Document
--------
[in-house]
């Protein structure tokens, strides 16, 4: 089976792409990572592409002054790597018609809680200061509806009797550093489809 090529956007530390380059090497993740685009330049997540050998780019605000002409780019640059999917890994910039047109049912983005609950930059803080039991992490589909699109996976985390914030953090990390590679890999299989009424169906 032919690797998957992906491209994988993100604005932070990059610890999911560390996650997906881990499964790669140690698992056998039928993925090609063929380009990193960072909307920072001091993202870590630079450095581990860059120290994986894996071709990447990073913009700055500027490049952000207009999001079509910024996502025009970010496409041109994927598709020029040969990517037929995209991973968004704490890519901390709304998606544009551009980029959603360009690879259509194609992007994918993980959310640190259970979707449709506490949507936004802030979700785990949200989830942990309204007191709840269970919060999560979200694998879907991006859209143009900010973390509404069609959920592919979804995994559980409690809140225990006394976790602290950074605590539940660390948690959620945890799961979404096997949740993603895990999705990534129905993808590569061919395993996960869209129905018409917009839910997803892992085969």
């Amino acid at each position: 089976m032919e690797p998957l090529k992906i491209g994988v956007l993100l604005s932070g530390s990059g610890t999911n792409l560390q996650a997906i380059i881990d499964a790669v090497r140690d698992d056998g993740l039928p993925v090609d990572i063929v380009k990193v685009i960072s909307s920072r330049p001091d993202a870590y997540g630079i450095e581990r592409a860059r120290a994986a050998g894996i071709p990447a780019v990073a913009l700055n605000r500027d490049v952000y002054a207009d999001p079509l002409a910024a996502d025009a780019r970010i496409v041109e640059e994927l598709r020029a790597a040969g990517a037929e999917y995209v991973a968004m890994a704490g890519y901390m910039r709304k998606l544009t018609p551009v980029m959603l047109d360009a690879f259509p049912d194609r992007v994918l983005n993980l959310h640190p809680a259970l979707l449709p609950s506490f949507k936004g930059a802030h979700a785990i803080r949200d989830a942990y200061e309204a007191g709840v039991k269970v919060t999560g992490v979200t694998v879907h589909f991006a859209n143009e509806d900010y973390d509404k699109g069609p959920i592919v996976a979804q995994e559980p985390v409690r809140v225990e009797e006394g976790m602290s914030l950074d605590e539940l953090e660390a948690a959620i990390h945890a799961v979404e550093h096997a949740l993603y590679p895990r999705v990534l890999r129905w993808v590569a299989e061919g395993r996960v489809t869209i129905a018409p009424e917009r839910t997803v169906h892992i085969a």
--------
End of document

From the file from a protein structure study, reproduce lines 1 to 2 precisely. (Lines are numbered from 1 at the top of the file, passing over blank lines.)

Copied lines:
[in-house]
């Protein structure tokens, strides 16, 4: 089976792409990572592409002054790597018609809680200061509806009797550093489809 090529956007530390380059090497993740685009330049997540050998780019605000002409780019640059999917890994910039047109049912983005609950930059803080039991992490589909699109996976985390914030953090990390590679890999299989009424169906 032919690797998957992906491209994988993100604005932070990059610890999911560390996650997906881990499964790669140690698992056998039928993925090609063929380009990193960072909307920072001091993202870590630079450095581990860059120290994986894996071709990447990073913009700055500027490049952000207009999001079509910024996502025009970010496409041109994927598709020029040969990517037929995209991973968004704490890519901390709304998606544009551009980029959603360009690879259509194609992007994918993980959310640190259970979707449709506490949507936004802030979700785990949200989830942990309204007191709840269970919060999560979200694998879907991006859209143009900010973390509404069609959920592919979804995994559980409690809140225990006394976790602290950074605590539940660390948690959620945890799961979404096997949740993603895990999705990534129905993808590569061919395993996960869209129905018409917009839910997803892992085969």